Pesach 5778 / 2018
Sarah Yehudit Schneider
We start the seder by pronouncing the fifteen steps that will comprise our evening’s ritual which (among other things) marks the birthday of our peoplehood. Kenesset Yisrael (the mystical Body of Israel) was conceived by Avraham and Sarah, floated through the fallopian tube with Yitzchok and Rivka and implanted in the dark womb of Egypt when Yakov descended there with his clan of seventy souls. They gestated “like a fetus in utero” for 210 years and then, on sedar night they prepared for birth. The contractions had begun nine months earlier (in the month of Tamuz) with the first plague, but on seder night they crowned (a medical term that describes the child’s head as it first appears to the outside world). Then, says the Ari, Kenesset Yisrael was finally delivered seven days later on the last night of Pesach, when they passed through the Reed Sea which served as their birth canal.
According to kabbala the third (and highest) level of soul, called neshama, enters the child at the point of crowning. The nefesh takes root at conception (when the sperm and egg ignite with life), the ruach at forty days, and neshama at the moment of birth.
Conception marks the point when a soul first comingles with a body. This means that when the child crowns, there is also a conception of sorts, for the neshama is first making contact with its fleshy self. The child will spend the rest of its days integrating the profusion of lights that comprise its holy neshama. So though we usually think of conception as preceding birth by nine months, that is only partially true. Another conception transpires at birth, when the neshama drops into the body at the point of crowning.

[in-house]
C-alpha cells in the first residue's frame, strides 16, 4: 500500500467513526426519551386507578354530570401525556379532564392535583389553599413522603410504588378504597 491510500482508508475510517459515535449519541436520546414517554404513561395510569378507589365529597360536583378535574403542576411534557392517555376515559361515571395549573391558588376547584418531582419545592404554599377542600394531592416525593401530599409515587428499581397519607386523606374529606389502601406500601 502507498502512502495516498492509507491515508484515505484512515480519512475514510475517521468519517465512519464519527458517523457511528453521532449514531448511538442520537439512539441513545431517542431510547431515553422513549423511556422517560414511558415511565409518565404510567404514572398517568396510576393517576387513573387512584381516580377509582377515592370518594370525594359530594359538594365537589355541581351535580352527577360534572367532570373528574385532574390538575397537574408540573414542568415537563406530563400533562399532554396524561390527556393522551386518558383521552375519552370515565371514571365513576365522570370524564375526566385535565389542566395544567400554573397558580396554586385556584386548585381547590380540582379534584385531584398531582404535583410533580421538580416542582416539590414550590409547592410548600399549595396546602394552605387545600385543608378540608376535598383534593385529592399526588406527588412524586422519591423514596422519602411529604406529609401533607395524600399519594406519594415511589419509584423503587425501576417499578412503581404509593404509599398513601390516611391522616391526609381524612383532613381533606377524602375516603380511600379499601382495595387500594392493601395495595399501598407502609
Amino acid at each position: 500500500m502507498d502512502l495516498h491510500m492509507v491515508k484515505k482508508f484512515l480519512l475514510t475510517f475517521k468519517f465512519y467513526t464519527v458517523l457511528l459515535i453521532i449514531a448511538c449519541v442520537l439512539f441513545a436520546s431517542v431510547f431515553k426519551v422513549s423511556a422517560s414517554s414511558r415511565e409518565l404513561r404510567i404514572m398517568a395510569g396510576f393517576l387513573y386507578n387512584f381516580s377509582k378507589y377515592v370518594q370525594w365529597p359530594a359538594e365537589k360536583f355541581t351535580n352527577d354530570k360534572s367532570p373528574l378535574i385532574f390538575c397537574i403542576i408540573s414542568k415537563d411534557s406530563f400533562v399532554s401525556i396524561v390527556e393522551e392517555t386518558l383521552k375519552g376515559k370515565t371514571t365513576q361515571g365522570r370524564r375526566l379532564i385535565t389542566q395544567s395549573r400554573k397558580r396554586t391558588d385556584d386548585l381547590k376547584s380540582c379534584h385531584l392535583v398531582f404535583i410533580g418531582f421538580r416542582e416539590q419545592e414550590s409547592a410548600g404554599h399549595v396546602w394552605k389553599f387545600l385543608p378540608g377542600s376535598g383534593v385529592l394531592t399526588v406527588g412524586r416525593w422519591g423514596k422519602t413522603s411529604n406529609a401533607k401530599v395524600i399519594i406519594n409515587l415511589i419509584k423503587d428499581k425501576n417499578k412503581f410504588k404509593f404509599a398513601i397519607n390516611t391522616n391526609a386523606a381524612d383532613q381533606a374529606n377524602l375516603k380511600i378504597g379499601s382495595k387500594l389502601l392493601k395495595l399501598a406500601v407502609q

This is what the Ari means when he declares that “on sedar night a conception occurred, and seven days later was the birth.” The entire rest of history is the journey of this newborn Kenesset Yisrael, which today remains a work in progress but whose future perfection will generate all the glory of messianic times. In the course of our Pesach seder we reenact the path of Kenesset Yisrael’s conception, gestation, immaturity, fall-from-grace, teshuva, and eventual enlightenment—a journey that began this very night in Egypt over three thousand years ago. (A step by step elaboration of these fifteen milestones appears in the Still Small Voice Pesach Haggadah).
The first two stages—Kadesh, Urchatz—effect the evening’s (metaphoric) conception. But first, a word about symbolic resonance. Ethnographers identify two distinct worldviews that are often labeled Western and Eastern because each predominates in that hemisphere of the planet. They are like two different channels on a television. Each one is coherent, sensible, enables meaningful predictions and explains what is happening in the world and why. And yet they are completely different. One is the western, scientific, skeptical, empirical worldview where logic rules and truths are buttressed with statistics. And one is the more Eastern, indigenous, associational, worldview that emphasizes inner input and energetic affinities. We are socialized into one or another of these worldviews through our education and childhood experience—our brains get hardwired into this pattern or that. Of course there are shades of gray and it’s good to appreciate the other but (because of the neural hardwiring) it’s not generally possible to switch tracks and fully adopt the alternate perspective.